> learn that a "punishment" simply means that they did
> something you don't like. It teaches nothing, but,
> more importantly, it has no relation to actual
> justice. In fact, it creates more INjustice.
>
> I define "justice" as getting what you deserve. I.e.,
> if you are responsible for something, good or bad,
> then you should be the beneficiary or loser. If
> someone else chooses to block you from the benefits or
> losses of your actions, then a situation of INjustice
> prevails.
>
> It is then the moral responsibility of whoever
> diverted justice to undo any damage done to you, in so
> far as possible. When the damage is done to more than
> one person, or to an organization of persons, such as
> a school - as in, disrupting a stage play, for example
> - then the principle is still the same. People have
> been put into a state of injustice by someone else's
> actions.
>
> There is a reasonable compensation that should result,
> essentially putting things back to where they were,
> and the rational purpose of a judicial system is to
> assure that this happens. This is the basis of the
> Common Law, which has no criminal component.
>
> When the state or the school's judicial body makes a
> decision to "punish," rather than to set things back
> to right, then justice is blocked. When they do both
> - assigning restitution AND punishing, then they treat
> a human being as though they were a dumb animal. If
> things are set back to where they should be, then what
> further cause does "justice" have?
>
> My background: Briefly, I was involved with a group of
> anarchists in the early '70's who created the area's
> first Montessori School - with a difference. We set
> up a school monetary system, on the cookie standard,
> and contracted out the various jobs at the school to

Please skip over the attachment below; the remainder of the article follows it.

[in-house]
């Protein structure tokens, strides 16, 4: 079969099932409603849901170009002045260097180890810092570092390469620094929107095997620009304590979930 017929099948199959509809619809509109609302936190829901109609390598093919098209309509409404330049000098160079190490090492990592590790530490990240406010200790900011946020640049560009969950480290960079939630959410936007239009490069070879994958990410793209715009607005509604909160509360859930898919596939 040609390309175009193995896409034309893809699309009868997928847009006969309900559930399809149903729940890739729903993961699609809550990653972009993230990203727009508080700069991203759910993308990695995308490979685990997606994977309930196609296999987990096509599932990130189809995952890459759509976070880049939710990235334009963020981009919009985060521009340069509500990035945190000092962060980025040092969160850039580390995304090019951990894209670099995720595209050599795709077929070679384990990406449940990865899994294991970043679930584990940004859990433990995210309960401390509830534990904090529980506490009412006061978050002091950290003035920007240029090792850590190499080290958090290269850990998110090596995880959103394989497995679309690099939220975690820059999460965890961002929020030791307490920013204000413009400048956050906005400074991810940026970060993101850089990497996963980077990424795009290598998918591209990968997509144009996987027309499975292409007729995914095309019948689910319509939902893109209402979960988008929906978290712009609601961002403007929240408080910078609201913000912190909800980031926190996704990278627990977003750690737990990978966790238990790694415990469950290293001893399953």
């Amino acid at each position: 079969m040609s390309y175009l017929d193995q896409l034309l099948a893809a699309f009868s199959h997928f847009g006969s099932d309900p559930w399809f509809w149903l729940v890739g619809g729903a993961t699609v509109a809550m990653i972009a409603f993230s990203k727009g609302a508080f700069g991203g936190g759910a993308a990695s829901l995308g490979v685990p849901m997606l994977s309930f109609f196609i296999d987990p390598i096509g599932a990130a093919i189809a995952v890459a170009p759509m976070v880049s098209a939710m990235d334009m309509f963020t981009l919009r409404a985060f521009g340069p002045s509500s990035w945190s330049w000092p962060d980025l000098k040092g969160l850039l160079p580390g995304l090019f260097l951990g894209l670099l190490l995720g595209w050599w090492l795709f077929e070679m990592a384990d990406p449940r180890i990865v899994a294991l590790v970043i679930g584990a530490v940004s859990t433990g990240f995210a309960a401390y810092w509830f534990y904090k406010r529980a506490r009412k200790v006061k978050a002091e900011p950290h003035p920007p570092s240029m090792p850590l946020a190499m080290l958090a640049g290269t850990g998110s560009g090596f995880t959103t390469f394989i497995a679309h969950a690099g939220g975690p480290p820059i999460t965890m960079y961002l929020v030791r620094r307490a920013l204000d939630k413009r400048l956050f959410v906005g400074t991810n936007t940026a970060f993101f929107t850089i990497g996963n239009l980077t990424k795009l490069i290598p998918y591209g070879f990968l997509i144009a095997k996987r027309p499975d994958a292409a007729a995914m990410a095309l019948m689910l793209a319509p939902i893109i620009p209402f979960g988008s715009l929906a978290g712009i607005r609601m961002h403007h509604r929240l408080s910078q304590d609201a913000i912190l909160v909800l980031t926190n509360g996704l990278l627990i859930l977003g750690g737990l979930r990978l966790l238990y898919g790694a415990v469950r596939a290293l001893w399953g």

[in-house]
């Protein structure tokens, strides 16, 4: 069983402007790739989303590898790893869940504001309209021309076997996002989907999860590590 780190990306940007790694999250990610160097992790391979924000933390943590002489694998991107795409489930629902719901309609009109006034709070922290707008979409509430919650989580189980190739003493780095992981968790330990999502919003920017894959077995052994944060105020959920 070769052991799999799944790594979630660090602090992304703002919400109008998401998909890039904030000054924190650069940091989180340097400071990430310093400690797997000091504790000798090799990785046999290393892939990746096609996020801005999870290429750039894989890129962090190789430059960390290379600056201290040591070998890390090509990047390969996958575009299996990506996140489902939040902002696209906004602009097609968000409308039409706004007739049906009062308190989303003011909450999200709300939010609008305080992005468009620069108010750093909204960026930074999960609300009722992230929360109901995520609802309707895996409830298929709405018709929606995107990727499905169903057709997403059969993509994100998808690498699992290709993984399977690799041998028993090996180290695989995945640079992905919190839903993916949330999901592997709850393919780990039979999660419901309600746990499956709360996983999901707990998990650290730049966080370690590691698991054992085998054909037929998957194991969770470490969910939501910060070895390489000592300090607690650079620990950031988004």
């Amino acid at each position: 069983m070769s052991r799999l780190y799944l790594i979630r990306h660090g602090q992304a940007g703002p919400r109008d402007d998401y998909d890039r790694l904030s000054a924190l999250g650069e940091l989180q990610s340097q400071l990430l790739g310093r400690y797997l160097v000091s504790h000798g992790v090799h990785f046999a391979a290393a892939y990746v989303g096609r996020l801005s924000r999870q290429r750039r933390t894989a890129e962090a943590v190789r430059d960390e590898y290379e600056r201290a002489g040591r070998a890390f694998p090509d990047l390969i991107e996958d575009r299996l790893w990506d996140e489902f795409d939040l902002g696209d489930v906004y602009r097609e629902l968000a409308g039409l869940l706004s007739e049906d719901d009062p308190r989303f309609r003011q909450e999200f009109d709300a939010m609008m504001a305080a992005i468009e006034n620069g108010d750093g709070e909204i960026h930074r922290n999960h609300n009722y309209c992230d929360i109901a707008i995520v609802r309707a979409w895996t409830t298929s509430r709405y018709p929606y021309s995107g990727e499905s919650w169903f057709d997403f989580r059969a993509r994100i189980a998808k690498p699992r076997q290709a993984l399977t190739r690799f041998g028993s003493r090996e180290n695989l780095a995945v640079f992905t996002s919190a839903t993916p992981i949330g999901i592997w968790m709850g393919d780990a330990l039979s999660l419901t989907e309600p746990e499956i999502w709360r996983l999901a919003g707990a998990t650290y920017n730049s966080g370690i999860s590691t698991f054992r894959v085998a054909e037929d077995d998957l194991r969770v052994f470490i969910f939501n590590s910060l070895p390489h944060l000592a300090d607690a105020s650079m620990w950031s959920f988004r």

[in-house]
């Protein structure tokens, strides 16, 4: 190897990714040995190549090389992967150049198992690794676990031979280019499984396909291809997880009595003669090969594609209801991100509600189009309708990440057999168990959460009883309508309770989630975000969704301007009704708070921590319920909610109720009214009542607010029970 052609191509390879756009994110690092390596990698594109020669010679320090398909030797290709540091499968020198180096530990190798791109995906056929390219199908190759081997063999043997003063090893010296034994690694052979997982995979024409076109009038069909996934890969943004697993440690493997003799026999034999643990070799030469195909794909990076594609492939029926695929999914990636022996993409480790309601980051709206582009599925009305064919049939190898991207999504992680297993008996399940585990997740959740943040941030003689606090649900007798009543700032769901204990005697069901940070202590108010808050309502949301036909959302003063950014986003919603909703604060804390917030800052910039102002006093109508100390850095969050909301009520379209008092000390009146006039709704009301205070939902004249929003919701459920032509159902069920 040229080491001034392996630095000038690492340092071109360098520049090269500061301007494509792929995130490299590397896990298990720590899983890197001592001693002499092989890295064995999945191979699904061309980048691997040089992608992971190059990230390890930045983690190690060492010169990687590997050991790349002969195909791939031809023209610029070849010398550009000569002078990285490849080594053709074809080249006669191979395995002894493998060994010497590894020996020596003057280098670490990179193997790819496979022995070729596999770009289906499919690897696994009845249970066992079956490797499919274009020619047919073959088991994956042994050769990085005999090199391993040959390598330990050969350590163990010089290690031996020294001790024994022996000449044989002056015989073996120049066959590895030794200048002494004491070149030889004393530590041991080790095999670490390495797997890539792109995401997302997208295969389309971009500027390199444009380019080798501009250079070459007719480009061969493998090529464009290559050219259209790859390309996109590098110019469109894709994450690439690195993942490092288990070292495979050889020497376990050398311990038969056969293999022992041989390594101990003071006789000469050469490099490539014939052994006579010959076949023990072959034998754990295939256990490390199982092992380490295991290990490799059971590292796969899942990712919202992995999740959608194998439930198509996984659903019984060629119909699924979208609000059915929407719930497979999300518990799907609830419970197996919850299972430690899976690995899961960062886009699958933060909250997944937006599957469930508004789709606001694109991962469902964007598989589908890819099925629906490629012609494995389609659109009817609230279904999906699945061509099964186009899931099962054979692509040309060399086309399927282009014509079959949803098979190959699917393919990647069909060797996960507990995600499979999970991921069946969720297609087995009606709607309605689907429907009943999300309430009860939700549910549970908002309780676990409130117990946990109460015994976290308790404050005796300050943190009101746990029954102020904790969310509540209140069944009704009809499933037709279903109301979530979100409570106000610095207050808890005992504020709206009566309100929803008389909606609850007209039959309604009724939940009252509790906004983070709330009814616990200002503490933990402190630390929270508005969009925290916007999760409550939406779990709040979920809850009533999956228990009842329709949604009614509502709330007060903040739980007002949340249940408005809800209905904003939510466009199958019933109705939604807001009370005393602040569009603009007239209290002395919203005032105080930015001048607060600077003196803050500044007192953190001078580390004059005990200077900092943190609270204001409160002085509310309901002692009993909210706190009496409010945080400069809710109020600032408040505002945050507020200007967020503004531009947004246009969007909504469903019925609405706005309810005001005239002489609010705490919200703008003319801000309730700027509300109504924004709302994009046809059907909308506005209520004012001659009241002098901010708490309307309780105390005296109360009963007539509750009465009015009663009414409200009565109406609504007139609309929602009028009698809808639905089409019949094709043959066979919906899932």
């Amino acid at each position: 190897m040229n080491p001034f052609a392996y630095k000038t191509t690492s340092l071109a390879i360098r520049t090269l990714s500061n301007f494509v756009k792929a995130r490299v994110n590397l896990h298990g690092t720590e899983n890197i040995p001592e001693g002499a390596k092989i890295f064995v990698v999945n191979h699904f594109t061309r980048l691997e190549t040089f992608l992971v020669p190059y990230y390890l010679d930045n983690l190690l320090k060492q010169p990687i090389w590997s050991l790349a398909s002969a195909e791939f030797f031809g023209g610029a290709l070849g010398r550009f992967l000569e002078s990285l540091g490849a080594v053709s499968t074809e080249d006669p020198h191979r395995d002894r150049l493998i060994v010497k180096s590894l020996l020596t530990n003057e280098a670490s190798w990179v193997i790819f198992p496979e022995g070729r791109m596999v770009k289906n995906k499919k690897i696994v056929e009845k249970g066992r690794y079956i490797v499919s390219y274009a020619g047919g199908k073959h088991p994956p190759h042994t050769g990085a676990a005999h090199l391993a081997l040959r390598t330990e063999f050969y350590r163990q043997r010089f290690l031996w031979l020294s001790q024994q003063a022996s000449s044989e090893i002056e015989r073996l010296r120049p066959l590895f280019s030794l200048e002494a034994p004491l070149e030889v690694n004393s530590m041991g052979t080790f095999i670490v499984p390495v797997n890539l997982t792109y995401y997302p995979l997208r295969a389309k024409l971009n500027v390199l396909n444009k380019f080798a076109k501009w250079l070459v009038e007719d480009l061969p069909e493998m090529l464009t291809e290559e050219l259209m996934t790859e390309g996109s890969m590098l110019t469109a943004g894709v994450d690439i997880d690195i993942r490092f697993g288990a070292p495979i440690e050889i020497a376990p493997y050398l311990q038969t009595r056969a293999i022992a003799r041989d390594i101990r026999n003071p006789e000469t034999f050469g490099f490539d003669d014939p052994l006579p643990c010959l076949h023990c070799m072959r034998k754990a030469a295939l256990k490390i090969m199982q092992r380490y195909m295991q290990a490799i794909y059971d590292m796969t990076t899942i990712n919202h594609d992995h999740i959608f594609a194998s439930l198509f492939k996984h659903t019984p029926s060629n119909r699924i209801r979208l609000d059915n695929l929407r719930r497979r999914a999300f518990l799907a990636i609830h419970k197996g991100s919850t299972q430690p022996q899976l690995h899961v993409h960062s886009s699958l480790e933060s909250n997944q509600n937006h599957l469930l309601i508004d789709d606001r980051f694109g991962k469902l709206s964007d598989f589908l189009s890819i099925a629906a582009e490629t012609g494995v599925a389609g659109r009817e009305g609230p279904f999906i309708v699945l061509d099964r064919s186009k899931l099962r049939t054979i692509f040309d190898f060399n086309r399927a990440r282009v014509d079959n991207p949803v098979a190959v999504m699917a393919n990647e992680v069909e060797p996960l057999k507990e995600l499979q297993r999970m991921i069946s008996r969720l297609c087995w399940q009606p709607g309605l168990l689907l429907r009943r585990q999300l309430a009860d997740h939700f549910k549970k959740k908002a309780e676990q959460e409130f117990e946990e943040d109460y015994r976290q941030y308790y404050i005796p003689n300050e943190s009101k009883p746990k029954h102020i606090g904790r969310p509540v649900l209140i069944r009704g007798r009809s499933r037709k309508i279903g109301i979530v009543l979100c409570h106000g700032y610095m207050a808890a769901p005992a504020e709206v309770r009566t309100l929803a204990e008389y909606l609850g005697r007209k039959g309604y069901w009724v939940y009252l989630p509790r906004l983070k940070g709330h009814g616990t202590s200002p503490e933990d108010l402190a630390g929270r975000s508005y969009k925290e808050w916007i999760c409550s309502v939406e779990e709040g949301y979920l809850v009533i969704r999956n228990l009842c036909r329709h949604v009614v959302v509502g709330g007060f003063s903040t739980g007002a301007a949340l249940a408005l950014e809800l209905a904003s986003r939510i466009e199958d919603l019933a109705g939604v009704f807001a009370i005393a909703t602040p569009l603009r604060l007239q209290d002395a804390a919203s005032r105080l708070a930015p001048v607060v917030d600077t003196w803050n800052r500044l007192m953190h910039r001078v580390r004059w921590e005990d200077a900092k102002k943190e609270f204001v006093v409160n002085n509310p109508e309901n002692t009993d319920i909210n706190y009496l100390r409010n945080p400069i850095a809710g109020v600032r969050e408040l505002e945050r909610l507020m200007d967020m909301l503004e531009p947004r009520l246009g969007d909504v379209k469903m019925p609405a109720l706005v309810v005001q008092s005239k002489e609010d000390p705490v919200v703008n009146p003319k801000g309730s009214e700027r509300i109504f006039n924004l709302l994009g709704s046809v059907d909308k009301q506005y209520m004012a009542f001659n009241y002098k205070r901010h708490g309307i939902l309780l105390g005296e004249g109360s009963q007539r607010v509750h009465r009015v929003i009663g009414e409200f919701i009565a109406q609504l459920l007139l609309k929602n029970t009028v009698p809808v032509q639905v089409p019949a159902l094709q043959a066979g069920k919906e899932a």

> the students, who ranged from 2.5 to 7 years old.
>
> With the earned money, the kids could buy treats from
> the school store, make deals between themselves over
> toys, etc., and resolve disputes. Rather than have a
> centralized judicial system, we encouraged the kids to
> hire a mediator from among the other kids or the staff
> when there was a dispute.
>
> This system, I'm sure, sounds very mercenary to many,
> but it took "justice" out of the realm of power,
> violence and authority and put it squarely into the
> Montessori domain of learning by doing, via corrective
> feedback from reality, not a teacher. (Unfortunately,
> one of the violations of the Montessori Method is its
> own use of the directors as police, judge and jury, a
> role that would be seen as completely in violation of
> Montessori philosophy if applied to any other field.)
>
> I should like to entertain discussion on this issue,
> if anyone is intertested, as it seems to be at the
> very heart of so many of our problems as a society,
> and Sudbury appears to be a good place to think
> through this kind of issue and possibly try alternate
> solutions.
>
> For a more detailed account of positive suggestions
> please visit my blog:
> http://philosborn.joeuser.com/index.asp?c=1&AID=96949
>
>
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>
-Tay

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Received on Wed May 17 2006 - 12:46:43 EDT